CTED and Tony Blair Faith Foundation urge greater emphasis on education in counter-terrorism strategies
International experts meeting at the United Nations agreed Thursday on the need to promote a more prominent role for education in countering terrorism and violent extremism.
The experts reached their conclusions at a roundtable organized by the United Nations Counter-Terrorism Committee Executive Directorate (CTED) and the Tony Blair Faith Foundation at United Nations Headquarters, New York, on 24 July. The discussions included both the expert roundtable and a joint meeting with Member States of the United Nations Security Council's Counter-Terrorism Committee. All participants pledged to work together to find ways to strengthen the potential of education in countering violent extremism.
"It is clear that education is essential to the dialogue that takes place among young people. The values they learn in school will have a direct impact on the choices they make in later life", said CTED Executive Director Jean-Paul Laborde.
The discussions were held in follow-up to an address made by Mr. Blair to the Committee in November last year, in which he called on Governments to develop long-term and sustainable policies to foster attitudinal change among future generations, to uproot extremist thinking, and to take seriously their responsibility to instil into the minds of young people acceptance of, and respect for, other cultures.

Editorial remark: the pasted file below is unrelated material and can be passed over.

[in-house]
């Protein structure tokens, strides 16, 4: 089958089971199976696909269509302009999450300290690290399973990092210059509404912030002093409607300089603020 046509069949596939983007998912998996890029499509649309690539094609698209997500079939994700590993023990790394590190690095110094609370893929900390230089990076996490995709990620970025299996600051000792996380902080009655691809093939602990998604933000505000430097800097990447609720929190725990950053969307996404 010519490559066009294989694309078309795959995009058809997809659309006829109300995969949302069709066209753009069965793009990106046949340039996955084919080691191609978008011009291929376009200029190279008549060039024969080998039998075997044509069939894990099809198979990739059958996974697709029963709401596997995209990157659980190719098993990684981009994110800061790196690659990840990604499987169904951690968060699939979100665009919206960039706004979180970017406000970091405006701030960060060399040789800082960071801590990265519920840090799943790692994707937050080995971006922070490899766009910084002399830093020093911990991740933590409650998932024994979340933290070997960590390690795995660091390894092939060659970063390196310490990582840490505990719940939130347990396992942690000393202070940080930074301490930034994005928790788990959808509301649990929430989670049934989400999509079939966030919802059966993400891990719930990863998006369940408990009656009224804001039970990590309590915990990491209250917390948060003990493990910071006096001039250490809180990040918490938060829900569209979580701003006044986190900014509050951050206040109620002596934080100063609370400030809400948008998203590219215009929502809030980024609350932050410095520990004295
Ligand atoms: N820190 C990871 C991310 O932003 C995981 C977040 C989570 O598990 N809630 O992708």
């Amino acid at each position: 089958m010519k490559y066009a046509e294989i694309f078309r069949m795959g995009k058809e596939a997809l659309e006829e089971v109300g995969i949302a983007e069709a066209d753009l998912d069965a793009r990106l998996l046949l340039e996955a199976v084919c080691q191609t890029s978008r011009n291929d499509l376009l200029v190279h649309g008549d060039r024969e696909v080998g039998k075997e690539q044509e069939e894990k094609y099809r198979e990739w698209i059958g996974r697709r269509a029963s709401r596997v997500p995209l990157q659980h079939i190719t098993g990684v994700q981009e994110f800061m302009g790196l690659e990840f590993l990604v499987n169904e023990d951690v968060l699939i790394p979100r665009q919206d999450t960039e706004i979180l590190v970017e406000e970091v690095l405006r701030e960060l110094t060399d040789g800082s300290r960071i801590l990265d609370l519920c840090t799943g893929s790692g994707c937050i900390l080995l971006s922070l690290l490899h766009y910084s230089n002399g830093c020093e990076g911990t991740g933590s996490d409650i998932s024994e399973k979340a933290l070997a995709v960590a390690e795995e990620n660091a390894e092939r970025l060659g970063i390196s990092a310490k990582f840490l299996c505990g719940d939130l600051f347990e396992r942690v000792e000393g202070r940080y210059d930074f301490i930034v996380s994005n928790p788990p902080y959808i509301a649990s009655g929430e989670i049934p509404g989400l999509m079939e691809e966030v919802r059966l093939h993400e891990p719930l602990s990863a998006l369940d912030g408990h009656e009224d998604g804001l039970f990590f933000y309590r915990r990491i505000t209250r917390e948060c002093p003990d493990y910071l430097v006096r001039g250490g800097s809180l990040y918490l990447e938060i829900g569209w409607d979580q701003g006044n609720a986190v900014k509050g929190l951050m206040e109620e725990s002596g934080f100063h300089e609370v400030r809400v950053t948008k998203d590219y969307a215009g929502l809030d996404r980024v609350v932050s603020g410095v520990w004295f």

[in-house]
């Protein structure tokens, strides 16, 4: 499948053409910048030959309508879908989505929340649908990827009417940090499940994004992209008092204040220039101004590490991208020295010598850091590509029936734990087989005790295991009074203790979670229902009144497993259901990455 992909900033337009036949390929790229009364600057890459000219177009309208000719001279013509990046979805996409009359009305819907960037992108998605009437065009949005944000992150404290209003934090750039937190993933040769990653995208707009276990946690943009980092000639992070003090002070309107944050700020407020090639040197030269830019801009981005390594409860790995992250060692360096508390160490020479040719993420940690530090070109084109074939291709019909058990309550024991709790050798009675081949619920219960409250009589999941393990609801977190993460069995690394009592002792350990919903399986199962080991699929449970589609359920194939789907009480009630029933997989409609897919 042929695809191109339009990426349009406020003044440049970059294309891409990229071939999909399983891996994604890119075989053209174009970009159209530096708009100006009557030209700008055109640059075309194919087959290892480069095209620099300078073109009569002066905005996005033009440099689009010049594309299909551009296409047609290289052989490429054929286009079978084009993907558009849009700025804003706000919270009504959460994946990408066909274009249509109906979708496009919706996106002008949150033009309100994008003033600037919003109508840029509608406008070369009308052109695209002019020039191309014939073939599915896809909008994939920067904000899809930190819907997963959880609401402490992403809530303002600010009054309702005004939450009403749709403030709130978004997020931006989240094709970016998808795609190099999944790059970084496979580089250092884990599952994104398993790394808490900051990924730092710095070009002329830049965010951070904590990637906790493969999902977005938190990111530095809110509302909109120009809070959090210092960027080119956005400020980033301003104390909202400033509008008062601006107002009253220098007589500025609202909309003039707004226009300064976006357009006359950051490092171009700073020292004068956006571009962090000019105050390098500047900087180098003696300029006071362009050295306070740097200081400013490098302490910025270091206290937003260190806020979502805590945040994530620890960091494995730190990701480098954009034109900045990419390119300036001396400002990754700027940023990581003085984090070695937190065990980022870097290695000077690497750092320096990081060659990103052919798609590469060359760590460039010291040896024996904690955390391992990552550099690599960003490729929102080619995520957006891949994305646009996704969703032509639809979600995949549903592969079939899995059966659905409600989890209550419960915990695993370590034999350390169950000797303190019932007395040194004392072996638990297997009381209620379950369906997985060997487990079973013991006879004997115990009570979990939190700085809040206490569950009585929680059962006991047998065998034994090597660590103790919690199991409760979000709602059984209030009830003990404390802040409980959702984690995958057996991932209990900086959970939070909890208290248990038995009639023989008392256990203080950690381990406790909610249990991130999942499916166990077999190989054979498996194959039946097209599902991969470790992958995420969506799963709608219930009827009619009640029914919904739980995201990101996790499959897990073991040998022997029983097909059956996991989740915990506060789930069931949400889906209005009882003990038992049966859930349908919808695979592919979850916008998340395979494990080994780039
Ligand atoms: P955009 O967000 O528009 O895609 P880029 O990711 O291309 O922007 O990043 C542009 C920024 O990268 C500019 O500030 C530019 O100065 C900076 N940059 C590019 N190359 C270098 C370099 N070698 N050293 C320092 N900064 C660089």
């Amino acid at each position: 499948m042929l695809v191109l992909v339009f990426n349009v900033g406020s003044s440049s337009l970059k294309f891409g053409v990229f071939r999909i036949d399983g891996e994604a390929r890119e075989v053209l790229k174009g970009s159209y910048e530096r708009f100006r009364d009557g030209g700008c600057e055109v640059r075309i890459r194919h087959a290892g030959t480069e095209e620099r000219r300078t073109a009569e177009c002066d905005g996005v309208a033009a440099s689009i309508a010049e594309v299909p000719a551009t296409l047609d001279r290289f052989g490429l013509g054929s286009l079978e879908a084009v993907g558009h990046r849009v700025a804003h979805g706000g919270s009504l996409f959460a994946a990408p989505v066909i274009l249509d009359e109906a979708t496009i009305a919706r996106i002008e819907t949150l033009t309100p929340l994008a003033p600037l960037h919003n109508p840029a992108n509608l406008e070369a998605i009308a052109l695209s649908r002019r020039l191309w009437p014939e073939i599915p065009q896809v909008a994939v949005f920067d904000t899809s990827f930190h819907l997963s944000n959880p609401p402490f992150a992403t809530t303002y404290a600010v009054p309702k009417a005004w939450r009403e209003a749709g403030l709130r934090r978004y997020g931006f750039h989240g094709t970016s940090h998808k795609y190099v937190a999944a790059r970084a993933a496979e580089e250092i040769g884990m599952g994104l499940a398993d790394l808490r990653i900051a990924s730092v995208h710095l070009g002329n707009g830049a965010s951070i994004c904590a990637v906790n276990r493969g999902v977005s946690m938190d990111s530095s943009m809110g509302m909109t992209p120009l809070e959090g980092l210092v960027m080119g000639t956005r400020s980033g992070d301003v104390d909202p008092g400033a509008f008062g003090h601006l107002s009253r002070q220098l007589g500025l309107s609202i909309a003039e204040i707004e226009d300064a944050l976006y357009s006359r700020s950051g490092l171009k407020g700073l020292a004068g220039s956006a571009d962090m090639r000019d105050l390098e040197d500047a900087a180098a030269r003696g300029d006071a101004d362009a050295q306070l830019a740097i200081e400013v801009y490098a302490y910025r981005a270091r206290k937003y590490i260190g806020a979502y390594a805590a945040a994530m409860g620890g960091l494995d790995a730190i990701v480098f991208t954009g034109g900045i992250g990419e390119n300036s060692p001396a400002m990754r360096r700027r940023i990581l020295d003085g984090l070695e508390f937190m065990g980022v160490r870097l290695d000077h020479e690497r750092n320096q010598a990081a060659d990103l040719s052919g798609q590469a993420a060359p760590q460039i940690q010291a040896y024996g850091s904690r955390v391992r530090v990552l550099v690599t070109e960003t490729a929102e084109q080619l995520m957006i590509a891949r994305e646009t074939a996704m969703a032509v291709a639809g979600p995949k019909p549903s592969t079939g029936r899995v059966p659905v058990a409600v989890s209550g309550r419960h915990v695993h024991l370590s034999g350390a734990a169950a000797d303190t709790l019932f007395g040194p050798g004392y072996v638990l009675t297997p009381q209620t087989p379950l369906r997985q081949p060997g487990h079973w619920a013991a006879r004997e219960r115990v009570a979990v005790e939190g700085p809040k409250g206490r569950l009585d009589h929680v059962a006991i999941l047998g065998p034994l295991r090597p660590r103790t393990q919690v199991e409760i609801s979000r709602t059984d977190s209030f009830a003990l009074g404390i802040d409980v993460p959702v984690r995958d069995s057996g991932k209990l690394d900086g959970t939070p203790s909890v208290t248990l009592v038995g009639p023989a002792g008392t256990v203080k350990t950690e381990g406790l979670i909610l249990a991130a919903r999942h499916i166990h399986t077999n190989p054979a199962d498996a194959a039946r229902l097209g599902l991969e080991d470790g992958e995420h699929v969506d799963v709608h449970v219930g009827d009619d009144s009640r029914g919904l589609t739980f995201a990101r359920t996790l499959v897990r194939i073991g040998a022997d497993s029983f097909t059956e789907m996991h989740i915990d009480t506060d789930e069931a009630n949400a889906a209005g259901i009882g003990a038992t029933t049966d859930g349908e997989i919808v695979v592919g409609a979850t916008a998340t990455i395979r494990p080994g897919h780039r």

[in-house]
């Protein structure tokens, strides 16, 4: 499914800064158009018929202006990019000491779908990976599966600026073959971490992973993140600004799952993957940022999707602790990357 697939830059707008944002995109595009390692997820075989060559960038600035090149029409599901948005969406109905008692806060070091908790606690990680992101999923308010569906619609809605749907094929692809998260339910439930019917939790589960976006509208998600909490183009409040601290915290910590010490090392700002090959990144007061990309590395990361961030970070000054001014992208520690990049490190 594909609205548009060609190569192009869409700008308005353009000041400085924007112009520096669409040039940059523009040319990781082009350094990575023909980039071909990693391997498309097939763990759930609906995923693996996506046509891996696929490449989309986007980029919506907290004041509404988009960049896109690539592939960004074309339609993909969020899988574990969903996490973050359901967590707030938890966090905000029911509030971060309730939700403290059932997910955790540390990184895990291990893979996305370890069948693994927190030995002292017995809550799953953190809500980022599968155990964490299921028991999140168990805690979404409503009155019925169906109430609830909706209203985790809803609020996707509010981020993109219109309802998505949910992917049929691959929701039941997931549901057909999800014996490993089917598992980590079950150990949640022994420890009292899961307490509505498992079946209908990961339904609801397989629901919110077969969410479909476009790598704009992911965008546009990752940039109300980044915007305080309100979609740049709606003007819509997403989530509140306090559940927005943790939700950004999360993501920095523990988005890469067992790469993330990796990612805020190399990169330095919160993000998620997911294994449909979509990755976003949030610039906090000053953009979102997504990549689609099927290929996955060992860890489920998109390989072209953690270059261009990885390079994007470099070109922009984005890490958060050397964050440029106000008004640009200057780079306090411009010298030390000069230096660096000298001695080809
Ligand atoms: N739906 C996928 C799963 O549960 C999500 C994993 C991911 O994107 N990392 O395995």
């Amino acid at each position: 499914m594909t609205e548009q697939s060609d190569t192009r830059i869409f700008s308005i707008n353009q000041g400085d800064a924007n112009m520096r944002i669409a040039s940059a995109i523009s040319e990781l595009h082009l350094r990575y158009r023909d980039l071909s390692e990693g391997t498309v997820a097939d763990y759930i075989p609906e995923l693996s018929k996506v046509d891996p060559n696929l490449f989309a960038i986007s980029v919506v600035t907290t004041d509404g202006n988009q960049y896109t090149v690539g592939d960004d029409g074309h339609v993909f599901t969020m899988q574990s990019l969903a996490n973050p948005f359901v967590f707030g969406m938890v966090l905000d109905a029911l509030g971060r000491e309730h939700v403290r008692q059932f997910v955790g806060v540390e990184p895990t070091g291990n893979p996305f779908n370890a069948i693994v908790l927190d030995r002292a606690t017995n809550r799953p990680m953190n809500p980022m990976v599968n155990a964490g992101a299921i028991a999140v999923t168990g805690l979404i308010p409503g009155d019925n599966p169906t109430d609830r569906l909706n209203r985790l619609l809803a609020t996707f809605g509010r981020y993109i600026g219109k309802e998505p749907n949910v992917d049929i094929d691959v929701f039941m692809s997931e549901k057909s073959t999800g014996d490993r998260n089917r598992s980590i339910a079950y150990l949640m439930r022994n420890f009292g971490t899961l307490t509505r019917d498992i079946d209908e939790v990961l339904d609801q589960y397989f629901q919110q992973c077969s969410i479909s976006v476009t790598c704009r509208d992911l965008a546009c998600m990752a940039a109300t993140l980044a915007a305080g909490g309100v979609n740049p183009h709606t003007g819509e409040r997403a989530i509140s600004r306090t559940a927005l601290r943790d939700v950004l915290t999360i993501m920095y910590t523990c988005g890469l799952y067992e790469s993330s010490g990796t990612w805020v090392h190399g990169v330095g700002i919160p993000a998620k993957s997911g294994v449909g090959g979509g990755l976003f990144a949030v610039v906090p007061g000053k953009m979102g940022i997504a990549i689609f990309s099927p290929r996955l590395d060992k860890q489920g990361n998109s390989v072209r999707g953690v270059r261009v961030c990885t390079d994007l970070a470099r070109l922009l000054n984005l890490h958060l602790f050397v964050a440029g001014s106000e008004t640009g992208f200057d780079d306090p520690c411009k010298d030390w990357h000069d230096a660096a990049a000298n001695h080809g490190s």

Mr. Blair said, "Religiously motivated extremism is one of the most profound global challenges we face and I am delighted that we are able to work with CTED on finding ways to tackle it."
"We need to equip young people with the knowledge and skills to resist extremists' messages and ensure that our education systems teach children to recognize the positive effects our connected world can have."
Foundation CEO Charlotte Keenan said, "As the pace of globalization and technological change accelerates, young people are exposed to a variety of opinions, beliefs and cultures like never before. Extremists are using this change to their advantage, finding ever more creative ways to spread their message and promote violence. This is why we need to start thinking of education as a security issue."
The experts discussed educational programmes that promote intercultural understanding and tolerance and ways to promote more active engagement by States, as well as the risk that educational institutions might be "subverted" by terrorists and their supporters.
The Committee and CTED are working together with the Foundation within the framework of Security Council resolution 1624 (2005), which calls on Member States to take all necessary steps to counter incitement motivated by extremism and intolerance and to prevent the subversion of educational, cultural and religious institutions by terrorists and their supporters.
The Foundation believes that education remains by far the most powerful tool to fight extremism. It works to provide the practical support required to prevent religious prejudice, conflict and extremism with a view to promoting the establishment of an open-minded and stable society.
CTED and the Foundation are committed to identifying practical ways in which States' educational policies can contribute to intercultural and interfaith understanding and help prevent the spread of terrorist ideologies and narratives.